In a complaint to the department, a Mercedes-Benz representative said some institutions were involved in selling duplicated wheels of the brand.

“The staff inspectors of the control and commercial protection section, who are well trained to competently differentiate between the original and fake products, raided said shops and seized all the fake wheels,” Alyoon shared.

The outlets have been issued warning letters, according to Alyoon. “Failing to observe the set rules and getting involved in selling duplicate products again will draw a hefty fine and even call for a closure of the erring shops,” he added. “It is our responsibility to ensure a safe business environment in Ras Al Khaimah.”

We wish someone could do the same in the Philippines and inspect all the dubious shops in the Banawe area.

Singer Morrissey asks GM to put vegan leather in Volt, Bolt
As part of the broader campaign for the ethical treatment of animals, British singer-songwriter Morrissey (former lead vocalist of The Smiths) has asked General Motors to replace leather seats and interiors with vegan leather on the seats, steering wheels and gear shifters of Chevrolet’s Volt and Bolt models.

The letter was released in time with Morrissey’s recent concert at the Royal Oak Music Theater.

“GM is named in the People for the Ethical Treatment of Animals’ brand-new investigation of cattle ranches, on which animals are branded on the face, electro-shocked and beaten before they’re slaughtered and used to make leather interiors for car companies, including yours,” said Morrissey’s letter to GM chairman and chief executive officer Mary Barra.

“More and more people are opting for vegan leather for the sake of both cows and the environment,” the musician added. “A staggering 51% of greenhouse gas emissions are caused by animal agriculture. Animal skins also have to be treated with a toxic soup of chemicals in order to keep them from decomposing, and run-off from leather tanneries poisons vital waterways.”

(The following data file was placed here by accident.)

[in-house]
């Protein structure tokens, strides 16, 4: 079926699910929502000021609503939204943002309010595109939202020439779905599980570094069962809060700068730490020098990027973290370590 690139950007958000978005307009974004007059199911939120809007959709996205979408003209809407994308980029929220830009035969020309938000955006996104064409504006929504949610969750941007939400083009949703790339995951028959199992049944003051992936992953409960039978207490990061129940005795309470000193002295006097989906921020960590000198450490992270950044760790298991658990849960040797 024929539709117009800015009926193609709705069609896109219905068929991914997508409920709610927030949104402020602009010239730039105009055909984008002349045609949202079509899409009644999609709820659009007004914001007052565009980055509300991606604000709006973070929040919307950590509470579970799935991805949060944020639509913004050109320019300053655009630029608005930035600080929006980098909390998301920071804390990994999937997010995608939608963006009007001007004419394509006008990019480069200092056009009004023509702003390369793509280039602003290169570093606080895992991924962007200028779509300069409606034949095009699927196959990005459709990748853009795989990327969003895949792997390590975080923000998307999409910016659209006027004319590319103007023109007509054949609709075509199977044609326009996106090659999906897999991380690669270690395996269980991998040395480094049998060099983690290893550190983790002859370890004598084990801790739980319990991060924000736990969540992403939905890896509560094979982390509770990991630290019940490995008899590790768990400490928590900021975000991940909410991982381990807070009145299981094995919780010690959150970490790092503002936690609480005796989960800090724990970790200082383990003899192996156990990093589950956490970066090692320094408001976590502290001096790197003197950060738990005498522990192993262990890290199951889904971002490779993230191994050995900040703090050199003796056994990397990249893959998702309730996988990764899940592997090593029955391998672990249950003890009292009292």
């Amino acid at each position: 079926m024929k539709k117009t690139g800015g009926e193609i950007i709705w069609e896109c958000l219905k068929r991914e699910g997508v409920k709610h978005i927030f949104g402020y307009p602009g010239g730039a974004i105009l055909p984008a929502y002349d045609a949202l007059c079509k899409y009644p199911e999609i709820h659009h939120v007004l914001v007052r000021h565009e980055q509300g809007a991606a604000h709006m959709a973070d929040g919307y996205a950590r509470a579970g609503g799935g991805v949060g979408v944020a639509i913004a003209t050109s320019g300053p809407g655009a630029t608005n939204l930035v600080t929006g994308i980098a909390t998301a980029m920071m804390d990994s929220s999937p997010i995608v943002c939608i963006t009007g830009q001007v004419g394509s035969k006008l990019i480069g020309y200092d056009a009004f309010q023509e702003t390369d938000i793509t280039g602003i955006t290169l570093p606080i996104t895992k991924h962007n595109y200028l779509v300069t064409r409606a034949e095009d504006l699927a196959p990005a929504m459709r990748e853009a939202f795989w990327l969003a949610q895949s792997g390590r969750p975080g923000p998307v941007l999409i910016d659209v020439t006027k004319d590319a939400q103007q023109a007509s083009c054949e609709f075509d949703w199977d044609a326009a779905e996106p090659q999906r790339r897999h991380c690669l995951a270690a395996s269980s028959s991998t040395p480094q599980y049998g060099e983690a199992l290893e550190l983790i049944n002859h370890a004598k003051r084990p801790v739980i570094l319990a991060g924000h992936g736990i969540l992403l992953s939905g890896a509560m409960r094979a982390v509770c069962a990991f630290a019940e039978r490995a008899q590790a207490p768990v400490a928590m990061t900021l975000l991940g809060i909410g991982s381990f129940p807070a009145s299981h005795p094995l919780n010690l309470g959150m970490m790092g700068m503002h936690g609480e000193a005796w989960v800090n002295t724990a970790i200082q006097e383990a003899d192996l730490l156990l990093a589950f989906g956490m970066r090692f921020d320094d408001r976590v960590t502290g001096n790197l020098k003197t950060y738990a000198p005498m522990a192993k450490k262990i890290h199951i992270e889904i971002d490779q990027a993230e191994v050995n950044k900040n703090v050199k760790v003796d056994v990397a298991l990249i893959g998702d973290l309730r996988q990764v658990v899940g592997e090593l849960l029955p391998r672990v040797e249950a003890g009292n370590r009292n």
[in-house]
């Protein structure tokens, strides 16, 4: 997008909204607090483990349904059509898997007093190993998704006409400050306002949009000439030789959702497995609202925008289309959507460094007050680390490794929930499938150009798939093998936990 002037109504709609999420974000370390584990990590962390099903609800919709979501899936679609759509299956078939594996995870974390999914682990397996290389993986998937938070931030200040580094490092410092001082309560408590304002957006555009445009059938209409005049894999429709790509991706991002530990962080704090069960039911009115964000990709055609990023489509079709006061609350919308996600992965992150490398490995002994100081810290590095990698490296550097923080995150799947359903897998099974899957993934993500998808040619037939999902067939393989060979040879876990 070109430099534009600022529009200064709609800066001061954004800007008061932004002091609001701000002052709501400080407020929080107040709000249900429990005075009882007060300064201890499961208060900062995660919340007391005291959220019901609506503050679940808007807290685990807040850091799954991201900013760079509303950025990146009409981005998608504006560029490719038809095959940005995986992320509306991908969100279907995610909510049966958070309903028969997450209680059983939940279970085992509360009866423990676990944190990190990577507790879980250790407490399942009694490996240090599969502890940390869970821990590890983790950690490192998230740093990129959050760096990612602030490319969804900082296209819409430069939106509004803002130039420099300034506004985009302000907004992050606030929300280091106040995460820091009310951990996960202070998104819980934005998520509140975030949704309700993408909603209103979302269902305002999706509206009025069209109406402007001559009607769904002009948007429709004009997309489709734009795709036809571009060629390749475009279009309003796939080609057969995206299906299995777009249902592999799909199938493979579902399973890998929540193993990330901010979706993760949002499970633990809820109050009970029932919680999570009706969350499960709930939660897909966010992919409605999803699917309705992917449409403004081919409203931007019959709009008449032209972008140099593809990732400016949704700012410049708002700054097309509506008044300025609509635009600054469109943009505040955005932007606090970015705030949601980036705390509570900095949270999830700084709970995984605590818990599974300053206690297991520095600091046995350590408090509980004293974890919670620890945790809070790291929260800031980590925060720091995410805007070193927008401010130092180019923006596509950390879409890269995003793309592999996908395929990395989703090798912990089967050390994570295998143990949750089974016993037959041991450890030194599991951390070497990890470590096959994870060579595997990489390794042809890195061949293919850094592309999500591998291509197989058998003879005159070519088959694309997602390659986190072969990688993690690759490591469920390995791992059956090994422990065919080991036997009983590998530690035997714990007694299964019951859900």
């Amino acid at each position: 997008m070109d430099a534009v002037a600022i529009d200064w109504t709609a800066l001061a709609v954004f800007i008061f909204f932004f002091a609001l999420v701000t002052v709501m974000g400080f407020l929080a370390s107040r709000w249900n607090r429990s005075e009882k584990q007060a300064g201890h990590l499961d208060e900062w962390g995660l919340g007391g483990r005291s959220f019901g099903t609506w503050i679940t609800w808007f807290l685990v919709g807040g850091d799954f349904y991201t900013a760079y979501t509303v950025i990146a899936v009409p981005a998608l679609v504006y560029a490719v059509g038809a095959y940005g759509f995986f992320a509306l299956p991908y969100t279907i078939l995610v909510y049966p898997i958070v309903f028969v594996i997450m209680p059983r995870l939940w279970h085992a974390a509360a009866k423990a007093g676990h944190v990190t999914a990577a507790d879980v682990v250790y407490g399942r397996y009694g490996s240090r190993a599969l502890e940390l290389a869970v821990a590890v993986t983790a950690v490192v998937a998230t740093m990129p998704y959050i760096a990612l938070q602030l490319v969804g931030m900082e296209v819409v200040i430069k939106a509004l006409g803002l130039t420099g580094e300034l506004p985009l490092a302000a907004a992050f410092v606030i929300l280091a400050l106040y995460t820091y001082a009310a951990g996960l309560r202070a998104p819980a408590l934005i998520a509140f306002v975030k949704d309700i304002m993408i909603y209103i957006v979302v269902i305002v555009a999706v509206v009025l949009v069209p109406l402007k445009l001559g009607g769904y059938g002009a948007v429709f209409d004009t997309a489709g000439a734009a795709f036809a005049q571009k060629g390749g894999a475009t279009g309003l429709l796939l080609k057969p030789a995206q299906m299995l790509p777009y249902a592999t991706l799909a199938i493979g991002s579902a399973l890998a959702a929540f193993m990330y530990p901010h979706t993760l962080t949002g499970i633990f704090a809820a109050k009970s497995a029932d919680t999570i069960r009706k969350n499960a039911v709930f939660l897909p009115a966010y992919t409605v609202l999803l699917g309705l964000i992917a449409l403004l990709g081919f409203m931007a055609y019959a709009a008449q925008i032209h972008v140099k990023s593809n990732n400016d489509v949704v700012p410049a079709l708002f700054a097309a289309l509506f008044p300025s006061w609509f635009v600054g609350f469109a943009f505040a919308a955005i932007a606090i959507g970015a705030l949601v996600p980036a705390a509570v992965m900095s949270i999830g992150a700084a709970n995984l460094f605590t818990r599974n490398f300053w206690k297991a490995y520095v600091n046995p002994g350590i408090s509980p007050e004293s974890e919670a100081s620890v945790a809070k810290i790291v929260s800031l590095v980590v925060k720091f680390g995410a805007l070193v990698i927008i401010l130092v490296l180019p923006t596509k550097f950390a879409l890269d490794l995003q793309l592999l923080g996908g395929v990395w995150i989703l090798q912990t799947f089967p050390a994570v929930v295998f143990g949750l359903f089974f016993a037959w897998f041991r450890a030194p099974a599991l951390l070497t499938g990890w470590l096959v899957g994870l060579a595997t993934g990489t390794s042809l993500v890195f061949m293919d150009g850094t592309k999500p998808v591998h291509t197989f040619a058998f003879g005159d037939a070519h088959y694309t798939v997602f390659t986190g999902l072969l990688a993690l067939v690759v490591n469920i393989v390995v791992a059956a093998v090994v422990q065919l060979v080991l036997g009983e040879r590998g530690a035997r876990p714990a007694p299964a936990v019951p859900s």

A GM spokesperson declined to comment on Morrissey’s letter.

PETA claimed early this year that Tesla Motors had responded to a similar campaign by offering vegan leather as an interior option on its Model X SUV, but the company said it had offered a faux leather interior package on both the Model S and the Model X.

Leather seats and steering wheels are available on the Premier packages for both the hybrid-electric Volt and the full-electric Bolt. The latter goes on sale next month in California and Oregon.

PETA has been criticizing Brazil-based JBS Leather, which supplies a range of automakers.

“The company will not purchase raw materials from farms in areas involved in deforestation or subject to environmental embargo, that use labor analogous to slavery, or which are based on indigenous land or in environmental protection areas,” JBS said on its website on the issue.

Well, as the title of a Smiths album says, meat is murder.